Look up this project on the website of its architects, ACXT, and you will find that it goes by the rather understated name of 242 Affordable Housing Units in Salburúa (Salburúa being a neighborhood in the Basque city of Vitoria-Gasteiz). In many ways the downplaying of the name is in keeping with ACXT's quiet approaches to sustainable design. Though there may be no obvious green bells and whistles such as wind turbines or photovoltaics, passive architectural methods combined with on-site generation contribute to what ACXT claims is a "considerable reduction" in the building's carbon dioxide emissions.

Though largely a residential development the building, completed in 2011, incorporates nine shops at ground level. From there, it's social housing all the way up: between four and seven stories for the horseshoe-shaped block that forms the building's footprint, rising to 21 stories for the tower that rises above one end of that horseshoe.

Why the variation in height in the main block of the building? It's all to do with daylight, or specifically sunlight - the two being subtly different things. By limiting the height of the development to the south (we're in the northern hemisphere, needless to say), more apartments are granted a direct view of the sun. It's an arrangement the building appears to have borrowed from its closest neighbors, and though the tower, being located at the building's south-western corner, inevitably casts a shadow, the photographs suggest that an impressive proportion of the building's facades are bathed in sunlight at any given time. In any case, the positioning of the tower to the south inevitably means that more apartments are granted a south-facing aspect, and though direct sunlight can be problematic, it's also a very nice thing to have - especially at home.

Daylight to the apartments is further increased by ensuring that every single one is, as ACXT puts it, "double fronted." This means that the apartments occupy the full depth of the building, with windows into all of the apartment's key living areas (bedrooms, kitchens and living rooms).

More central to the building's sustainable efforts is the cogeneration system which produces 70 kW of electricity and 109 kW of heating on site. A relatively unglamorous technology, cogeneration (also known as combined heat and power, or CHP) is nevertheless a tremendously important weapon in a building designer's arsenal. In this case, effectively an on-site gas-fired power station (there's no reason why CHP cannot use biofuel), it's the proximity of the power generation to end use that sees CHP offering significant energy savings over grid-scale gas fired power, because a vast amount of the heat generated as a by-product can be put to use very near to where it is generated. Plus it's heat that doesn't have to be generated by other means, as would otherwise be the case. In a triumph of localism, cogeneration can almost be seen as putting the fuel to work twice in one go.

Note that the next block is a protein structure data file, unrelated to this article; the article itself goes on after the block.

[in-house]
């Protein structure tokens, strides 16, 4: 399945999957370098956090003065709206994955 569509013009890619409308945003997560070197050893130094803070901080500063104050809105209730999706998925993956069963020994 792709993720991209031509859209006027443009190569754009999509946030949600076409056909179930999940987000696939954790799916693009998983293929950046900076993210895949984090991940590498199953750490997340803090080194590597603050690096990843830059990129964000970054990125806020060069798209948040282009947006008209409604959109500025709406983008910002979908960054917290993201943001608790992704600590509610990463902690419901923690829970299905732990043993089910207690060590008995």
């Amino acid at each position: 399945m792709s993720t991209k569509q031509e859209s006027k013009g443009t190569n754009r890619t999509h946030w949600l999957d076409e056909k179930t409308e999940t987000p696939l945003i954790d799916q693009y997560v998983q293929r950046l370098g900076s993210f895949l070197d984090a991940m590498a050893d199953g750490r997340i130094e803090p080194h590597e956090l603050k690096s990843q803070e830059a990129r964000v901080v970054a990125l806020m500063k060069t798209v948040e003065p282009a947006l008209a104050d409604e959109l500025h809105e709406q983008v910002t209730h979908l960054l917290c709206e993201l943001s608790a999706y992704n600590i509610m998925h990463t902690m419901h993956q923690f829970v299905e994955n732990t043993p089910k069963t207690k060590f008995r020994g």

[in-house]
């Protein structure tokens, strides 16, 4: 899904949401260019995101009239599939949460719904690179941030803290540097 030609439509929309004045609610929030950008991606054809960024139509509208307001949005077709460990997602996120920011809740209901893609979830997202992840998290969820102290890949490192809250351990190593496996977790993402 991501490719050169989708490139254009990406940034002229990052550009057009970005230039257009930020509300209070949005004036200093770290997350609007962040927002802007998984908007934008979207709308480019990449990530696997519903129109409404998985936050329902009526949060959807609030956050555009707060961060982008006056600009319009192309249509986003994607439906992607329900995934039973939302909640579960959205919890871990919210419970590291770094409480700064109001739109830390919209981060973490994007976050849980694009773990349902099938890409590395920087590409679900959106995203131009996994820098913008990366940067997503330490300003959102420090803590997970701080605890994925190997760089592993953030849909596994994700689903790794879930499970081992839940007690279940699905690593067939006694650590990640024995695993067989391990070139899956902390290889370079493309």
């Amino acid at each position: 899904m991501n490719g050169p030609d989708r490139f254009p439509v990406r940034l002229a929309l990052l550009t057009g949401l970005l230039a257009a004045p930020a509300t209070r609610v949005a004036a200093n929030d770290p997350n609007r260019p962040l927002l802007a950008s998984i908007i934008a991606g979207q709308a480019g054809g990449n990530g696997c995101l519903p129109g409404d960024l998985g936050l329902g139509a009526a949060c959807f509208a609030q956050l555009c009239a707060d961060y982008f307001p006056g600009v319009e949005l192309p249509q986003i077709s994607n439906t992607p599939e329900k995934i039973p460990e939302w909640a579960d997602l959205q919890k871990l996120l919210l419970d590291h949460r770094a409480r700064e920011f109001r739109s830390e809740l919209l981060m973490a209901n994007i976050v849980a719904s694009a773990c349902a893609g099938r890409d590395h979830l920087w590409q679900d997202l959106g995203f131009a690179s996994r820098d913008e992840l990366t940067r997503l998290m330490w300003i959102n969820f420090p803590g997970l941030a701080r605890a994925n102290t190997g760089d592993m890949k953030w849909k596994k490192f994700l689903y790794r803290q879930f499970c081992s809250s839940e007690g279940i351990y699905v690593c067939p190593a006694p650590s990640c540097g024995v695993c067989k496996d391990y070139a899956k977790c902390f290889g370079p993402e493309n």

ACXT reports that the building is able to produce electricity to sell back to the grid, which suggests that, for some of the time at least, the cogeneration system is producing more electricity than the building needs: a good thing. Though it would be nice to have numbers to report (such as carbon dioxide emissions prevented by the use of cogeneration), such data is seldom released. In an ideal world every building would be wired to the 'net, publishing data in realtime on energy production, consumption, occupancy and everything else you can think of, but that is a much much broader issue and not a particular fault to be picked upon here.

Further design touches are aimed at making the building a more pleasant place to live. Because much of the building's roof is visible from the various towers in the vicinity (including its own), the architects chose to view the roof as the building's "fifth facade." So, the building's plant has been hidden away, with the necessary ventilation provided by subtle, continuous grilles rather than chimneys. In this way the building's "fifth facade" remains unsullied.

A final word on the building's color, which by now you have probably identified. Standing out and yet complimenting its white and gray neighbors, the choice of red feels like a risk that has paid off in spades. Standing second in line of a row of four siblings, it's 242 Units that stands out, but in a way that enhances them all (and more so than if all were red, or brightly colored). As an illustration of just how eye-catching the building is, search Salburúa, Vitoria-Gasteiz on Google Maps. It's not at all hard to spot.

It'd be nice to discuss the greenness of the building in more objective terms, but then that is nearly always the case.

Source: ACXT via Architecture Today